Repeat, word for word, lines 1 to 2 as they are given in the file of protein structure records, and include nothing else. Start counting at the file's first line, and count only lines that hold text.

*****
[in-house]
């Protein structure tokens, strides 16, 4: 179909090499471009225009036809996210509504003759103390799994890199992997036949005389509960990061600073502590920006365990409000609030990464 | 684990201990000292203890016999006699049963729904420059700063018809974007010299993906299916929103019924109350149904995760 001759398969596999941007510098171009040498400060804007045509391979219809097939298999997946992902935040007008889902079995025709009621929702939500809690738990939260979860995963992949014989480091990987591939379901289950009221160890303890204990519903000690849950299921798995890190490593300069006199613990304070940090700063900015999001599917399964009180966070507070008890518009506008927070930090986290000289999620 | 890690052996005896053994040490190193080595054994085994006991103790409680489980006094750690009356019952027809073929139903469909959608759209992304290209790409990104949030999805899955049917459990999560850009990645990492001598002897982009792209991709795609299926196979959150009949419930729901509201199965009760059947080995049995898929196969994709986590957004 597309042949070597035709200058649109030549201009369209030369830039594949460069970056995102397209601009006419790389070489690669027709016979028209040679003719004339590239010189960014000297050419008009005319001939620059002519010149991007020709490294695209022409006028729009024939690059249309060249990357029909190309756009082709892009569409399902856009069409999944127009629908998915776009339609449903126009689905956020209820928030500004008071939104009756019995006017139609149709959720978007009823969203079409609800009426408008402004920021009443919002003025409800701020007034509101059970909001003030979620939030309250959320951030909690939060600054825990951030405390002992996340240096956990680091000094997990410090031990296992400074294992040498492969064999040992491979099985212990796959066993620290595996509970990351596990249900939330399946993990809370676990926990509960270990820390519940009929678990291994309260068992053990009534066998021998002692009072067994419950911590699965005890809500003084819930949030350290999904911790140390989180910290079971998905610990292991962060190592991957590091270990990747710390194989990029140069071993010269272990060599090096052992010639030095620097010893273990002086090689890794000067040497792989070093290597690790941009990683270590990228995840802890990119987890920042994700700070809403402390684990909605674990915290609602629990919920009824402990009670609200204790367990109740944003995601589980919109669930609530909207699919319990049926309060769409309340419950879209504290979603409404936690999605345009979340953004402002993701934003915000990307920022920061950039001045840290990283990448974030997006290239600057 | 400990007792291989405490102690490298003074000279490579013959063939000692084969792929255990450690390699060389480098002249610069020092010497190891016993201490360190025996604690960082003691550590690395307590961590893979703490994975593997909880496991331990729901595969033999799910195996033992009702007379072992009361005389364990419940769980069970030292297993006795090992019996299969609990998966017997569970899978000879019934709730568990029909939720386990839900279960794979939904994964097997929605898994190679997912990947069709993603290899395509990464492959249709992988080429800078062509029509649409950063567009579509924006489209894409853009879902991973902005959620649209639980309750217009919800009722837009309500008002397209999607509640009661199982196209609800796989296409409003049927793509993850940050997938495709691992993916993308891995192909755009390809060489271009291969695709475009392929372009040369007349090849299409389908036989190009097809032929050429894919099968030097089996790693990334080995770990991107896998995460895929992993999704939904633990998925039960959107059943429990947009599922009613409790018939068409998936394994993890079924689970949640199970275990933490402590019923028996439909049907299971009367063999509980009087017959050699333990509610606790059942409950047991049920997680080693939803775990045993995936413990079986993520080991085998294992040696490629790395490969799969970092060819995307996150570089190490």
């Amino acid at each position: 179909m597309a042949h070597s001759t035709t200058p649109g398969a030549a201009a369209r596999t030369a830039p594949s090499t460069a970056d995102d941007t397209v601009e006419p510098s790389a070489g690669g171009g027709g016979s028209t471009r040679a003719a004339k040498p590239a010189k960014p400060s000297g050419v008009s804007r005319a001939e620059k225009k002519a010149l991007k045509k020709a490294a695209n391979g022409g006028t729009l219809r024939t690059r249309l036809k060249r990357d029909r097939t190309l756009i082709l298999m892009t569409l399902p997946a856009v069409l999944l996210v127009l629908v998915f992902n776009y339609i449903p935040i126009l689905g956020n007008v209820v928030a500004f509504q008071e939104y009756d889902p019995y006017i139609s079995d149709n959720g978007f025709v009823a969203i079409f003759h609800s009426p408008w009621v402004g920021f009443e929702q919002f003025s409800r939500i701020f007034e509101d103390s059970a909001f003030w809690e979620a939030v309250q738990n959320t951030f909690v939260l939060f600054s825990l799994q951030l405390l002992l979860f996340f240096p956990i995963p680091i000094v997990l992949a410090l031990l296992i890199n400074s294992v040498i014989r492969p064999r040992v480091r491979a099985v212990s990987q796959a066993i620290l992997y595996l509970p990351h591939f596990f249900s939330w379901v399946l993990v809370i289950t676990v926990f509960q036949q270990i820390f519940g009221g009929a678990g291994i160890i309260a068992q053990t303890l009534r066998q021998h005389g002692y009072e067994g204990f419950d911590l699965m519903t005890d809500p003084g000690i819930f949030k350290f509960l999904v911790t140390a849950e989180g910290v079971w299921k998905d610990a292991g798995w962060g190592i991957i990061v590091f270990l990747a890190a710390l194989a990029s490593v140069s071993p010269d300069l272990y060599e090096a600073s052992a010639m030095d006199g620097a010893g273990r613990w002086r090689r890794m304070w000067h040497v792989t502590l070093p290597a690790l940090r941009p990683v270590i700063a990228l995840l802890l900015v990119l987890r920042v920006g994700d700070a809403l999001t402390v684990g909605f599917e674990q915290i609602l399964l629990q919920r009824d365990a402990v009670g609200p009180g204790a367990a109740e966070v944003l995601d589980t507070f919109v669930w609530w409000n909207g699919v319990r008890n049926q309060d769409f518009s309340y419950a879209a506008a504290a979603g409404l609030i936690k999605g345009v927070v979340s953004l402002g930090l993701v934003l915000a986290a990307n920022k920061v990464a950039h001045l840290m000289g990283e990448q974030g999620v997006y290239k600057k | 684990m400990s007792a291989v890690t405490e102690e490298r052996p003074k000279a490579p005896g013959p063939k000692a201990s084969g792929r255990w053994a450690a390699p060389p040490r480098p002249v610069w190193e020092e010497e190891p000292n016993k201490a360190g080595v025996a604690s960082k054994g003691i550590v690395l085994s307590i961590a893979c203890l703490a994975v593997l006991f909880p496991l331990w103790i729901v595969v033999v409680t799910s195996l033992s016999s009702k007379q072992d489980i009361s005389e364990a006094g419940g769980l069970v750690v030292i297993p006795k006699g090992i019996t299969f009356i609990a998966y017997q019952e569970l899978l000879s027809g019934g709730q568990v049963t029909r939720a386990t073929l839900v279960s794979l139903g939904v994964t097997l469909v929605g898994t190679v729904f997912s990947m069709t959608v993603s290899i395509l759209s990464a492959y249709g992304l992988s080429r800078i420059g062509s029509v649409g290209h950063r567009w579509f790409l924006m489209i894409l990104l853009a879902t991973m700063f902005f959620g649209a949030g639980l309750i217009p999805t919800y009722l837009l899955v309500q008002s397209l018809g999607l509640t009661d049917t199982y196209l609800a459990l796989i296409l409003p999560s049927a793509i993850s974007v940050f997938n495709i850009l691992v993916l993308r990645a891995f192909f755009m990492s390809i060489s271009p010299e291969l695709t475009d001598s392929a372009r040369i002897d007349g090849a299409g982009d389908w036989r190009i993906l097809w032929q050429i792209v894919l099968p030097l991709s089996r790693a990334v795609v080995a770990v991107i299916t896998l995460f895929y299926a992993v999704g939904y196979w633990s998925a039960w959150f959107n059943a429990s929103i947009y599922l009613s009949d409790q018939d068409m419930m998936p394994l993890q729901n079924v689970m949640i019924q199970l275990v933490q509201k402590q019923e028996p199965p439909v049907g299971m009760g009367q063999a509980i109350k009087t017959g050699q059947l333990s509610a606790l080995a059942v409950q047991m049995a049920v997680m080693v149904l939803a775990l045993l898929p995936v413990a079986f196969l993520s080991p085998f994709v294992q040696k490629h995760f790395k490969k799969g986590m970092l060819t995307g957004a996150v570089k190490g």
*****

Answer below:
[in-house]
């Protein structure tokens, strides 16, 4: 179909090499471009225009036809996210509504003759103390799994890199992997036949005389509960990061600073502590920006365990409000609030990464 | 684990201990000292203890016999006699049963729904420059700063018809974007010299993906299916929103019924109350149904995760 001759398969596999941007510098171009040498400060804007045509391979219809097939298999997946992902935040007008889902079995025709009621929702939500809690738990939260979860995963992949014989480091990987591939379901289950009221160890303890204990519903000690849950299921798995890190490593300069006199613990304070940090700063900015999001599917399964009180966070507070008890518009506008927070930090986290000289999620 | 890690052996005896053994040490190193080595054994085994006991103790409680489980006094750690009356019952027809073929139903469909959608759209992304290209790409990104949030999805899955049917459990999560850009990645990492001598002897982009792209991709795609299926196979959150009949419930729901509201199965009760059947080995049995898929196969994709986590957004 597309042949070597035709200058649109030549201009369209030369830039594949460069970056995102397209601009006419790389070489690669027709016979028209040679003719004339590239010189960014000297050419008009005319001939620059002519010149991007020709490294695209022409006028729009024939690059249309060249990357029909190309756009082709892009569409399902856009069409999944127009629908998915776009339609449903126009689905956020209820928030500004008071939104009756019995006017139609149709959720978007009823969203079409609800009426408008402004920021009443919002003025409800701020007034509101059970909001003030979620939030309250959320951030909690939060600054825990951030405390002992996340240096956990680091000094997990410090031990296992400074294992040498492969064999040992491979099985212990796959066993620290595996509970990351596990249900939330399946993990809370676990926990509960270990820390519940009929678990291994309260068992053990009534066998021998002692009072067994419950911590699965005890809500003084819930949030350290999904911790140390989180910290079971998905610990292991962060190592991957590091270990990747710390194989990029140069071993010269272990060599090096052992010639030095620097010893273990002086090689890794000067040497792989070093290597690790941009990683270590990228995840802890990119987890920042994700700070809403402390684990909605674990915290609602629990919920009824402990009670609200204790367990109740944003995601589980919109669930609530909207699919319990049926309060769409309340419950879209504290979603409404936690999605345009979340953004402002993701934003915000990307920022920061950039001045840290990283990448974030997006290239600057 | 400990007792291989405490102690490298003074000279490579013959063939000692084969792929255990450690390699060389480098002249610069020092010497190891016993201490360190025996604690960082003691550590690395307590961590893979703490994975593997909880496991331990729901595969033999799910195996033992009702007379072992009361005389364990419940769980069970030292297993006795090992019996299969609990998966017997569970899978000879019934709730568990029909939720386990839900279960794979939904994964097997929605898994190679997912990947069709993603290899395509990464492959249709992988080429800078062509029509649409950063567009579509924006489209894409853009879902991973902005959620649209639980309750217009919800009722837009309500008002397209999607509640009661199982196209609800796989296409409003049927793509993850940050997938495709691992993916993308891995192909755009390809060489271009291969695709475009392929372009040369007349090849299409389908036989190009097809032929050429894919099968030097089996790693990334080995770990991107896998995460895929992993999704939904633990998925039960959107059943429990947009599922009613409790018939068409998936394994993890079924689970949640199970275990933490402590019923028996439909049907299971009367063999509980009087017959050699333990509610606790059942409950047991049920997680080693939803775990045993995936413990079986993520080991085998294992040696490629790395490969799969970092060819995307996150570089190490």